Sunday, October 14, 2007

Sundays with Stendhal 3

Julien was now a dandy and understood the art of life in Paris. He greeted Mademoiselle de La Mole with perfect coolness. He appeared to remember nothing of the time when she asked him so gaily to tell her all about his way of falling gracefully from his horse.

Mademoiselle de La Mole found him taller and paler. There was no longer anything provincial about his figure or his attire; not so with his conversation: this was still perceptibly too serious, too positive. In spite of these sober qualities, and thanks to his pride, it conveyed no sense of inferiority; one felt merely that he still regarded too many things as important. But one saw that he was a man who would stand by his word.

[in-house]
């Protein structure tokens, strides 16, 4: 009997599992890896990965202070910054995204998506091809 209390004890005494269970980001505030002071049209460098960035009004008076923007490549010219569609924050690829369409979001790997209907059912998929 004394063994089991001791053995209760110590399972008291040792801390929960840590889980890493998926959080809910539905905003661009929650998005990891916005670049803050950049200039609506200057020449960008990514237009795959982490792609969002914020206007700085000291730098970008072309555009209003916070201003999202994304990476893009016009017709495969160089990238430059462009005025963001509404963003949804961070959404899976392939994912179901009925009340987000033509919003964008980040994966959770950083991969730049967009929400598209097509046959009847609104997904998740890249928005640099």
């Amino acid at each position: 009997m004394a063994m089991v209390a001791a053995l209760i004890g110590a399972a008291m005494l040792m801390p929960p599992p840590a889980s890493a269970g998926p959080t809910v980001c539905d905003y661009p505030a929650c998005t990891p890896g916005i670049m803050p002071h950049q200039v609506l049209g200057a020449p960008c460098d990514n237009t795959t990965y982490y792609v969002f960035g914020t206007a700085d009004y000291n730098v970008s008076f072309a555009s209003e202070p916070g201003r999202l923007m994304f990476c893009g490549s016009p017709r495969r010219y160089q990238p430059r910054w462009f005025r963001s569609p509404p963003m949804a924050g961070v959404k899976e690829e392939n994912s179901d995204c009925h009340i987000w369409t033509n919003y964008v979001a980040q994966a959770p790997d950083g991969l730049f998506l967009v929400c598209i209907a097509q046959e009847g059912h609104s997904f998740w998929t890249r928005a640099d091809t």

"He is wanting in lightness of touch, but not in intelligence," Mademoiselle de La Mole said to her father, as she teased him over the Cross he had given Julien. "My brother has been asking you for it for the last eighteen months, and he is a La Mole!"

"Yes; but Julien has novelty. That has never been the case with the La Mole you mention."


(The Red and the Black, chapter 38, "What is the decoration that confers distinction?")